An international team of researchers has found Europe’s oldest tomb of a newborn girl, dating back 10,000 years, in Liguria.
The researchers stated in a paper published Tuesday in the journal Scientific Reports that the burial site in Liguria, Italy, comprises over 60 perforated shell beads, four pendants, and an eagle-owl talon beside the human bones.
The baby girl, dubbed “Neve” (Snow) after a river in the region, was between just 40 and 50 days old when she died.
The discovery was made by Stefano Benazzi of the University of Bologna, Fabio Negrino of the Università of Genova, and Marco Peresani of the University of Ferrara, with the support of the Sincrotrone Elettra research center in Trieste.
According to the researchers, the discovery sheds light on the early Mesolithic period, during which there are few known burials. It is also significant, given the seemingly egalitarian treatment for the funeral of an infant female, the researchers said.
“Infant burials are especially rare,” so this finding adds important information to help fill a gap in knowledge spanning from the latest Upper Paleolithic period to the earliest part of the Mesolithic, said Hodgkins, an associate professor of anthropology at the University of Colorado Denver.
Archaeologists seldom locate the bones of ancient human infants, particularly newborns, since they are frequently too little and frail to survive millennia. Adult remains are more prevalent, although the archaeological record of prehistoric burials contains significant gaps that span thousands of years. And when ancient burials of children have been found, it’s usually been impossible to determine their sex because any DNA in their bones has deteriorated.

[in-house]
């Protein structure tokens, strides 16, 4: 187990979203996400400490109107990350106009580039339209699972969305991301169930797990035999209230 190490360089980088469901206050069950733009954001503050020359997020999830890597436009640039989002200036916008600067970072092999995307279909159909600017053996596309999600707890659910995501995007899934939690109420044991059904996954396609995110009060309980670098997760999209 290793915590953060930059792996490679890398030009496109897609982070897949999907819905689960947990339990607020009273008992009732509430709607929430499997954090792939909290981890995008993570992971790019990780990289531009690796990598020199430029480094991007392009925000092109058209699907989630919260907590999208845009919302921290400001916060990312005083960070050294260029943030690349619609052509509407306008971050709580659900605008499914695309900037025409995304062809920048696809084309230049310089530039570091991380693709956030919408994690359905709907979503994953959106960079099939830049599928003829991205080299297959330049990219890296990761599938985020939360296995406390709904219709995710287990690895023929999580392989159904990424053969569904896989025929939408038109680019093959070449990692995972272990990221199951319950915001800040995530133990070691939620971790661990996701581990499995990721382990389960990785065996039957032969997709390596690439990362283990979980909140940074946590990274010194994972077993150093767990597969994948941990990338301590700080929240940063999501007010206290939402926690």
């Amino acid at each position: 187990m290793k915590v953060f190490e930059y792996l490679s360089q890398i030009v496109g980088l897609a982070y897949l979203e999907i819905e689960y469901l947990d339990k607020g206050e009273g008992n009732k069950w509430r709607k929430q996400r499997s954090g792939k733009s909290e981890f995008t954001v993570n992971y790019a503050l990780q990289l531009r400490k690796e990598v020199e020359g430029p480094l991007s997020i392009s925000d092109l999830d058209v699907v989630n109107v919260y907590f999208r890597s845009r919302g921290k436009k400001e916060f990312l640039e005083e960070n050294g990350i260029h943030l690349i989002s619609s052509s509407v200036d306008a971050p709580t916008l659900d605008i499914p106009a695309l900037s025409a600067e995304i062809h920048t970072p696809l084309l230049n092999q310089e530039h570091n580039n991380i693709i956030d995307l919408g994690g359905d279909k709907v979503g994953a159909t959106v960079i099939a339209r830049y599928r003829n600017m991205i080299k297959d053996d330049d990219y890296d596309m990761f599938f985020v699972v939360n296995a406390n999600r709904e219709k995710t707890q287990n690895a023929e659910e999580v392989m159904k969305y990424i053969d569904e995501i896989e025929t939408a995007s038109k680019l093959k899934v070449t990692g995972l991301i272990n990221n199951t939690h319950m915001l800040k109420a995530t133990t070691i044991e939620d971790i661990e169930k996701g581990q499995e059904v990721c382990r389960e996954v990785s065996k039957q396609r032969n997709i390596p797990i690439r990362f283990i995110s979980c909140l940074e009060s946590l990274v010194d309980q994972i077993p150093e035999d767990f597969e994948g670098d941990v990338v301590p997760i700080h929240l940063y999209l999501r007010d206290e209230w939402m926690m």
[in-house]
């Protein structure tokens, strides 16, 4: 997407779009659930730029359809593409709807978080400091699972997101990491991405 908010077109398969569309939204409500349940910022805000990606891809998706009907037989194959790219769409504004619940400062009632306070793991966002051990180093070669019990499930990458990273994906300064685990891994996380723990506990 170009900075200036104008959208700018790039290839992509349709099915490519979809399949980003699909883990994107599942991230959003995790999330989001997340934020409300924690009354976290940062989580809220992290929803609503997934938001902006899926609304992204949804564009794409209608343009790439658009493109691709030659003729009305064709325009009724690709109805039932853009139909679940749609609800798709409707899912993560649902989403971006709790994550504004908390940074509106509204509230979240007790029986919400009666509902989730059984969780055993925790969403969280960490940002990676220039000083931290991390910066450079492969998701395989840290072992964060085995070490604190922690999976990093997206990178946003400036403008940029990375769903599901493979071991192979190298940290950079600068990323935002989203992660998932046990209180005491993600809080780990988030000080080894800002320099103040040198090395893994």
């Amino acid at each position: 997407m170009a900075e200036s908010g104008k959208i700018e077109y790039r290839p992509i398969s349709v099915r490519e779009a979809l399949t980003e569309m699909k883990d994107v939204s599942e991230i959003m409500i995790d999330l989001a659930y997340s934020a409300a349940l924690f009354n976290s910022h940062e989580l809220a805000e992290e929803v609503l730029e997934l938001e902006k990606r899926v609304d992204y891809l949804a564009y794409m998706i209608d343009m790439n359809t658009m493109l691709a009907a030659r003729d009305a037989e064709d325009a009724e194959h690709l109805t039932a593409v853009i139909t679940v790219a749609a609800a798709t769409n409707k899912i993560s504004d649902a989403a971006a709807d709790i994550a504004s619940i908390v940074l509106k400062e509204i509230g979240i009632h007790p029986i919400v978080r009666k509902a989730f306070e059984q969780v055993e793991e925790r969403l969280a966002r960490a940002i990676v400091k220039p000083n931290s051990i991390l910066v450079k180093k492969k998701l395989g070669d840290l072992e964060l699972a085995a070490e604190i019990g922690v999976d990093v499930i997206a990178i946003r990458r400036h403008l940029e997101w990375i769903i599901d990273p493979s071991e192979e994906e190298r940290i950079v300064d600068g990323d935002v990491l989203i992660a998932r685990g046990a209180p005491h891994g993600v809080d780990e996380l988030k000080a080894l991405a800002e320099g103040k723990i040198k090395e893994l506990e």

Neve’s remains, however, are exceptional because they survived more than 10,000 years in the ground and still contained enough DNA for the scientists to analyze, explained the University of Colorado, Denver palaeoarchaeologist Jamie Hodgkins.
“Neve’s discovery is of exceptional importance,” said Stefano Benazzi of the University of Bologna.
“It will help us fill in many gaps, throwing light on the ancient social structure and funerary and ritual behavior of these ancestors of ours”.
Mortuary practices offer a window into the worldviews and social structure of past societies, the researchers said.
Cover Photo by Jamie Hodgkins/CU Denver